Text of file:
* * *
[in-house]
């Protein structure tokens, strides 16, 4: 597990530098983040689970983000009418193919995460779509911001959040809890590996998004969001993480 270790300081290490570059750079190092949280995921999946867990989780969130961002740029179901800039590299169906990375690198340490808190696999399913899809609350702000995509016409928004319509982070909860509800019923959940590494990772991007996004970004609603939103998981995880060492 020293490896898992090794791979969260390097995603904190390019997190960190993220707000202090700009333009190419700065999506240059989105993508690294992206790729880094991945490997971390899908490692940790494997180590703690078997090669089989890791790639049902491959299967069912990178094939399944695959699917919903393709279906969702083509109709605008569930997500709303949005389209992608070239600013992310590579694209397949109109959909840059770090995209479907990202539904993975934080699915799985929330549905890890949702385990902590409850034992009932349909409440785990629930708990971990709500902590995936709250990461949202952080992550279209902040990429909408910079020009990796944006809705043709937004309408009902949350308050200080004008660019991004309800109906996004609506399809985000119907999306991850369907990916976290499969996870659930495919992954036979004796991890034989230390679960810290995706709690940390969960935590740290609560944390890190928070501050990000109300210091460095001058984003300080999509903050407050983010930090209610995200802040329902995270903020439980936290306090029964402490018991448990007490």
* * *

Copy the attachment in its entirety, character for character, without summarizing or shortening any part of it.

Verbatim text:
[in-house]
């Protein structure tokens, strides 16, 4: 597990530098983040689970983000009418193919995460779509911001959040809890590996998004969001993480 270790300081290490570059750079190092949280995921999946867990989780969130961002740029179901800039590299169906990375690198340490808190696999399913899809609350702000995509016409928004319509982070909860509800019923959940590494990772991007996004970004609603939103998981995880060492 020293490896898992090794791979969260390097995603904190390019997190960190993220707000202090700009333009190419700065999506240059989105993508690294992206790729880094991945490997971390899908490692940790494997180590703690078997090669089989890791790639049902491959299967069912990178094939399944695959699917919903393709279906969702083509109709605008569930997500709303949005389209992608070239600013992310590579694209397949109109959909840059770090995209479907990202539904993975934080699915799985929330549905890890949702385990902590409850034992009932349909409440785990629930708990971990709500902590995936709250990461949202952080992550279209902040990429909408910079020009990796944006809705043709937004309408009902949350308050200080004008660019991004309800109906996004609506399809985000119907999306991850369907990916976290499969996870659930495919992954036979004796991890034989230390679960810290995706709690940390969960935590740290609560944390890190928070501050990000109300210091460095001058984003300080999509903050407050983010930090209610995200802040329902995270903020439980936290306090029964402490018991448990007490």